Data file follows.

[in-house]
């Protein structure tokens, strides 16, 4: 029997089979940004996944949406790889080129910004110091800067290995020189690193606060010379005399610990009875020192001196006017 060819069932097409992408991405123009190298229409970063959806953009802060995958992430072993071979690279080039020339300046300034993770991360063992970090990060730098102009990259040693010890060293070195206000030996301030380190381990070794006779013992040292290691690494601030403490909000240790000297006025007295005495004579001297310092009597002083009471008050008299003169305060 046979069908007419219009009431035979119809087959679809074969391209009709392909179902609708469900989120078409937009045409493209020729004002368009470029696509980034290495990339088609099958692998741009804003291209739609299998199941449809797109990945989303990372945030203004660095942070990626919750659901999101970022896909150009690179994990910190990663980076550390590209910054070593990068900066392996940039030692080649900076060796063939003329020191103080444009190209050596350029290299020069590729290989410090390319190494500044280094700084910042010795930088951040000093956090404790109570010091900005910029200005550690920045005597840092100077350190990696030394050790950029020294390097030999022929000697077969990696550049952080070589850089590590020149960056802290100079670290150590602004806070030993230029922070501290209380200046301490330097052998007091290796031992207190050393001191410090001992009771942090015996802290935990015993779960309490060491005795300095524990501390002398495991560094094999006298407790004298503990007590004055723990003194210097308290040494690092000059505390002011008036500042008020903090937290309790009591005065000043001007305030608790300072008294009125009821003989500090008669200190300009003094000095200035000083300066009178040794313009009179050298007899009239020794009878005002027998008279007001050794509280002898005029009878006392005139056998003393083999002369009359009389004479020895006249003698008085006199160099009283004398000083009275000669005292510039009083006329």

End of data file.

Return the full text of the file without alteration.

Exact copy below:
[in-house]
């Protein structure tokens, strides 16, 4: 029997089979940004996944949406790889080129910004110091800067290995020189690193606060010379005399610990009875020192001196006017 060819069932097409992408991405123009190298229409970063959806953009802060995958992430072993071979690279080039020339300046300034993770991360063992970090990060730098102009990259040693010890060293070195206000030996301030380190381990070794006779013992040292290691690494601030403490909000240790000297006025007295005495004579001297310092009597002083009471008050008299003169305060 046979069908007419219009009431035979119809087959679809074969391209009709392909179902609708469900989120078409937009045409493209020729004002368009470029696509980034290495990339088609099958692998741009804003291209739609299998199941449809797109990945989303990372945030203004660095942070990626919750659901999101970022896909150009690179994990910190990663980076550390590209910054070593990068900066392996940039030692080649900076060796063939003329020191103080444009190209050596350029290299020069590729290989410090390319190494500044280094700084910042010795930088951040000093956090404790109570010091900005910029200005550690920045005597840092100077350190990696030394050790950029020294390097030999022929000697077969990696550049952080070589850089590590020149960056802290100079670290150590602004806070030993230029922070501290209380200046301490330097052998007091290796031992207190050393001191410090001992009771942090015996802290935990015993779960309490060491005795300095524990501390002398495991560094094999006298407790004298503990007590004055723990003194210097308290040494690092000059505390002011008036500042008020903090937290309790009591005065000043001007305030608790300072008294009125009821003989500090008669200190300009003094000095200035000083300066009178040794313009009179050298007899009239020794009878005002027998008279007001050794509280002898005029009878006392005139056998003393083999002369009359009389004479020895006249003698008085006199160099009283004398000083009275000669005292510039009083006329």